That being said, I want some reforms around the superdelegate process.  In any other year, I probably would have said to scrap them, and if you read back on this blog enough you might see me espousing that belief, but after the RNC I realized that the superdelegates probably could serve a purpose if need be, as the Republicans clearly wish that they'd had a superdelegate process in place with Donald Trump.  So here is my proposal: only pledged delegates chosen as a result of actual election results (preferably on a single, nationwide election over a period of ten days), get to vote on the first ballot.  Delegates will be nominated by the campaigns at least one month in advance of the primary voting, so that people are aware of whom they are electing as potential delegates if they so choose to be informed, but also so that they aren't chosen at a later date that the public won't have access toward.  If no person gets a majority on the first ballot, all of the pledged delegates, bound to their states on the first ballot, will become unbound and will be free to vote in the second ballot for whomever they choose.  At this point, however, superdelegates will also get to vote.  Superdelegates would be limited to former and current Democratic presidents, vice presidents, and Speakers of the House, sitting governors and members of Congress, the state party chairs of each state, and the nine DNC officers.  That's it.  That would ensure that all of the superdelegates would either be elected officials currently culpable to the voters in some capacity, officials that are directly elected by their own party and are highly visible in their state or national party, or figures that are distinguished and limited enough that they have earned this position.  All of them would be public figures, so there would be no accusations that someone was undermining the process through back-room deals or that people who were not elected by the people and that the vast majority of the public had never heard of was deciding the election.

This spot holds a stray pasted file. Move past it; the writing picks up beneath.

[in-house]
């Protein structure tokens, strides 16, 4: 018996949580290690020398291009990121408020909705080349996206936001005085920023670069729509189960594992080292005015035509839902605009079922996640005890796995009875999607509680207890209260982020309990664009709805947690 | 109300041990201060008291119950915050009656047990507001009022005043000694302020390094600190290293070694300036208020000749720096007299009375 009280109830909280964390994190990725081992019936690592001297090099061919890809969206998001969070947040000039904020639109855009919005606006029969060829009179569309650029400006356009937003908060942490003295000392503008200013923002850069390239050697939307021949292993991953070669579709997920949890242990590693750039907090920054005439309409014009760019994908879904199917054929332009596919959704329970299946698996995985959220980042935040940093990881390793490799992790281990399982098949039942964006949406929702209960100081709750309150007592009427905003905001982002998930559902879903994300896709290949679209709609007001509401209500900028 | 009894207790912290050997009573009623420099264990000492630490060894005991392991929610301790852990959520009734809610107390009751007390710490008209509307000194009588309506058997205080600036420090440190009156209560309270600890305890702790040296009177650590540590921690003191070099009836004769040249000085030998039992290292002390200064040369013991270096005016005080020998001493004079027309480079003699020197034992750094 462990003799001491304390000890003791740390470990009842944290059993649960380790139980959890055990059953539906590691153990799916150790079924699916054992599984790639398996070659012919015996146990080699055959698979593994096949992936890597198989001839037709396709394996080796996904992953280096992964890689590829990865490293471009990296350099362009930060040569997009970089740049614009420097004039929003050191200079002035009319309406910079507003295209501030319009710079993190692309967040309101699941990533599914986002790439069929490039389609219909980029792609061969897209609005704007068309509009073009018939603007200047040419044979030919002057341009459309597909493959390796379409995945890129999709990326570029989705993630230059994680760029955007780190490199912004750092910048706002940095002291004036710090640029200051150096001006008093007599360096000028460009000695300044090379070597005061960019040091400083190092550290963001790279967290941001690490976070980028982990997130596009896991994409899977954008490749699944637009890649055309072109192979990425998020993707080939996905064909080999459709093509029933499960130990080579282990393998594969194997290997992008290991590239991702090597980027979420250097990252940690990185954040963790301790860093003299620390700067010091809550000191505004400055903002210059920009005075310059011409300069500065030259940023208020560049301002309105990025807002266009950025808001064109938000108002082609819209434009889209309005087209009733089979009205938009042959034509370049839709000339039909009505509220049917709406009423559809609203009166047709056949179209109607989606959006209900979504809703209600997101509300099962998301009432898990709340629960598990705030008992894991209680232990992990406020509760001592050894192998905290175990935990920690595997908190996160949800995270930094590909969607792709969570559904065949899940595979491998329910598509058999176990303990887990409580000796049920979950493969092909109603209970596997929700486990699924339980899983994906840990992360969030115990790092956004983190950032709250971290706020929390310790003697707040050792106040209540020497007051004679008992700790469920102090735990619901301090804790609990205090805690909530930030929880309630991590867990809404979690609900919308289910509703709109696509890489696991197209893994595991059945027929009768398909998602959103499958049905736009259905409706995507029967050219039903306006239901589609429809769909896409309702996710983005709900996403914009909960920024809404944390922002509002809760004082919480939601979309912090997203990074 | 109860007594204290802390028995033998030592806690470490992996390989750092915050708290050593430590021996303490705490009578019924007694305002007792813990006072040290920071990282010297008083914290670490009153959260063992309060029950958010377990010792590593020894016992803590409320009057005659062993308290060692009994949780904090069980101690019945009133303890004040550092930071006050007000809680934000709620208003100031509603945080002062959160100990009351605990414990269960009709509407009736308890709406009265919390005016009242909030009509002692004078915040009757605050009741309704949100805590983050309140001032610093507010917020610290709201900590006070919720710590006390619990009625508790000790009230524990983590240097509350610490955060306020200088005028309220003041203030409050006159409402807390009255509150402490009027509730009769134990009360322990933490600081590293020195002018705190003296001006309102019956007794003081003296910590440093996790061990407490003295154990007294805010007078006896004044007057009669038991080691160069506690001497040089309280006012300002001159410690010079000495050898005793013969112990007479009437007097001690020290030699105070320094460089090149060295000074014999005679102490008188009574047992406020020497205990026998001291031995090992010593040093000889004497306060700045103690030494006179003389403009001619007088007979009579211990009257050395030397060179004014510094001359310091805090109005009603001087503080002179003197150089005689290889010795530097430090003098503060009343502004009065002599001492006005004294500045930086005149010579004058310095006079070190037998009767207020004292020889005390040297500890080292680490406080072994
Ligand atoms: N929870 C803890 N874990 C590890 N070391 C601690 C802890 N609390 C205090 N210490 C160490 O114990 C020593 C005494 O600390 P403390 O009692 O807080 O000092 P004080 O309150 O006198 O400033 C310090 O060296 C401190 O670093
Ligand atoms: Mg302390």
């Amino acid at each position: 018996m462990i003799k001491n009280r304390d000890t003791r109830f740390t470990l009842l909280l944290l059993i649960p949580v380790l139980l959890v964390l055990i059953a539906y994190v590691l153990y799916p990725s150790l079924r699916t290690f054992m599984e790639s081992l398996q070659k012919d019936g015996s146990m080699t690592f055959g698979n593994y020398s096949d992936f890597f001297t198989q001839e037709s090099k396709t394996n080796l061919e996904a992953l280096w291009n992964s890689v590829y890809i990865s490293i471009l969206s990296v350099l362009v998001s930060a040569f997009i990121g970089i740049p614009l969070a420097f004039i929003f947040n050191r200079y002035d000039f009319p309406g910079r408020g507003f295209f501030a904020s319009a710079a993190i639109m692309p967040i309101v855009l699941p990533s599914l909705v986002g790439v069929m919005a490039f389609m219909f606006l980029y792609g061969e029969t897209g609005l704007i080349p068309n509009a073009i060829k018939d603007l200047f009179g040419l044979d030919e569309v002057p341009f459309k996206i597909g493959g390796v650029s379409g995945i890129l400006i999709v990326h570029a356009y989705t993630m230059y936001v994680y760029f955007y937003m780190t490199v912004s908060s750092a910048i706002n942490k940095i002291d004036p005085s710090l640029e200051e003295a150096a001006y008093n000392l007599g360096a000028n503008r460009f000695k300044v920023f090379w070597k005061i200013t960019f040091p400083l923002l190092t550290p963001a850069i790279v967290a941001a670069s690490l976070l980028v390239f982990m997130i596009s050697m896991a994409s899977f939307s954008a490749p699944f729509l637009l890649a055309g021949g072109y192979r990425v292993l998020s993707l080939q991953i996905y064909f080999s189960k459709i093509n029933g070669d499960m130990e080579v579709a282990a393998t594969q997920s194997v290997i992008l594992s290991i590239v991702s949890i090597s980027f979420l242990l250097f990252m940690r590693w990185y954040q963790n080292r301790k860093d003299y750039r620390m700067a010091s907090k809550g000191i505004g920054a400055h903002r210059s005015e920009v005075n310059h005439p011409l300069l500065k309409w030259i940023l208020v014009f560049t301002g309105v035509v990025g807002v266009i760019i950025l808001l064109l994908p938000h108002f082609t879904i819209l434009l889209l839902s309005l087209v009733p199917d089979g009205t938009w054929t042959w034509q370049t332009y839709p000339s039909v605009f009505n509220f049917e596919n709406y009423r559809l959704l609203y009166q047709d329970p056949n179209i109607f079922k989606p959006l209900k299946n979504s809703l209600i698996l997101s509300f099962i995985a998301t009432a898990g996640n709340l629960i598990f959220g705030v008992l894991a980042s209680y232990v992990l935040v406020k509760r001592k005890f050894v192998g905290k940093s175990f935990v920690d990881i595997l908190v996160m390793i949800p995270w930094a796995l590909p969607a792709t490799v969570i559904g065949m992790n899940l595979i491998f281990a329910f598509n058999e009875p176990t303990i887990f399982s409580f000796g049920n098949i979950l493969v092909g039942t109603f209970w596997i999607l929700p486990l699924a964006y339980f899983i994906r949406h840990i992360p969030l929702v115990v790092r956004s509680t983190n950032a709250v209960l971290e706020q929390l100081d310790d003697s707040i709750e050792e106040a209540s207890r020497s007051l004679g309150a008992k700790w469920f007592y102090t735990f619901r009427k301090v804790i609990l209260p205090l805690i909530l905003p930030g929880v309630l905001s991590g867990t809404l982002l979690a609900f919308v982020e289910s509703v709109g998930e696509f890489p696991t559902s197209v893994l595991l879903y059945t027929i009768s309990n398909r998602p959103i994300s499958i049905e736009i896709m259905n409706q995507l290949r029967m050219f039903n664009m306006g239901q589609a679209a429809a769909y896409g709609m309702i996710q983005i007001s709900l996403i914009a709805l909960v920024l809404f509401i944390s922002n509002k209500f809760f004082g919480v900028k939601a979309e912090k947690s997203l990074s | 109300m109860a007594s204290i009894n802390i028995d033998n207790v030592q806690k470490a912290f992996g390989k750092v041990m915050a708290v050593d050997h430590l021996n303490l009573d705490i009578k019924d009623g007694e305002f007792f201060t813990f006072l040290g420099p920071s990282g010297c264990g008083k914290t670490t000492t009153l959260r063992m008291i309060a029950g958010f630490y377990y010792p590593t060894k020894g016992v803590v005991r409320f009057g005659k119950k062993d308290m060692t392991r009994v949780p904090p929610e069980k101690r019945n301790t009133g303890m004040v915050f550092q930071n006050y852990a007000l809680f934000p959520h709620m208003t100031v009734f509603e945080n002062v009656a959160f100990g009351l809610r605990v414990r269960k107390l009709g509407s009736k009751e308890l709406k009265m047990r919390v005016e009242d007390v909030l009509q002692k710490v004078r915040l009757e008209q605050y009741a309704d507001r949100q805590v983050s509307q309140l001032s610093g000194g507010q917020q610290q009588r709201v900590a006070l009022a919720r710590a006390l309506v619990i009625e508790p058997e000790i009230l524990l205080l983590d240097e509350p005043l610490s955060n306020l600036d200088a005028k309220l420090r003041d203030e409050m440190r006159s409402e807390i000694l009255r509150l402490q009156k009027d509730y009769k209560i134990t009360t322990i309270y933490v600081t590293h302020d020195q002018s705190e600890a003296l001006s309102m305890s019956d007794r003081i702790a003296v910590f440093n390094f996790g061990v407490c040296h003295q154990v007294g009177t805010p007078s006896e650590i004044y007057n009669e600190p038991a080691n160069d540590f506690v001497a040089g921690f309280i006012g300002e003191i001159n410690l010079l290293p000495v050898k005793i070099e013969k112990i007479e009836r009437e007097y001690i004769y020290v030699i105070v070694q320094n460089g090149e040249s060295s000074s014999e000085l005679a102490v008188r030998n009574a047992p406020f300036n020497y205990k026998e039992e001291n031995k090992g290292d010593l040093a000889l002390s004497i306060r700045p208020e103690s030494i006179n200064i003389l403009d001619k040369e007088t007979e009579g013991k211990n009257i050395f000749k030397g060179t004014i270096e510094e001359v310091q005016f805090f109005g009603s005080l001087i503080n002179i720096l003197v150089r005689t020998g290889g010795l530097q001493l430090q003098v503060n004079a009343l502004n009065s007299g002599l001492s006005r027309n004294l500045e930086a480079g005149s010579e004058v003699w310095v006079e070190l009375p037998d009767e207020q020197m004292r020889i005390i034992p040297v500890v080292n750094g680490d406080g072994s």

Doing this would do two things-one, it would ensure that the will of the party was not deterred-if we had closed primaries, and the people of the party spoke in an overwhelming voice for one candidate, that candidate would get to be the nominee, as that is how democracy works.  However, it would also ensure that a candidate like Donald Trump, who won a plurality of the votes and not a majority (remember-if Republicans didn't have winner-take-all states, Trump likely wouldn't have had a majority of the votes), but was unacceptable as a nominee came forward or if a candidate was caught in a major scandal, the party would have the power to overturn him or her if need be, and would ensure that a group of elected leaders help that process along.  It's not perfect, but after the Trump debacle, I don't want the Democrats to go through a primary without an insurance policy.  This still would have resulted in, admittedly, Hillary Clinton being the nominee (possibly, thanks to the closed primaries and the elimination of the caucus states, with a larger percentage of the votes), but it would have meant that all of the voters were vested in the future of the Democratic Party and its ideals, and it would have meant that Clinton (or whomever) was given the opportunity to be elected fairly by a majority of her party's voters.  That's what we should all want, and something we should hopefully move past, as I want the DNC Chair to get back to the task at hand and not just fixing the primary system as there are bigger fish to fry here-not only winning the White House, but making gains in Congress, governor's mansions, state legislatures, and mayoral elections, as well as espousing the progressive platform that we have passed and should be proud of putting to paper.  Hopefully Donna Brazile takes that to heart, as it's a big task, and hopefully we can all move past this moment because the stakes of this election are too large to get distracted by inner-squabbles.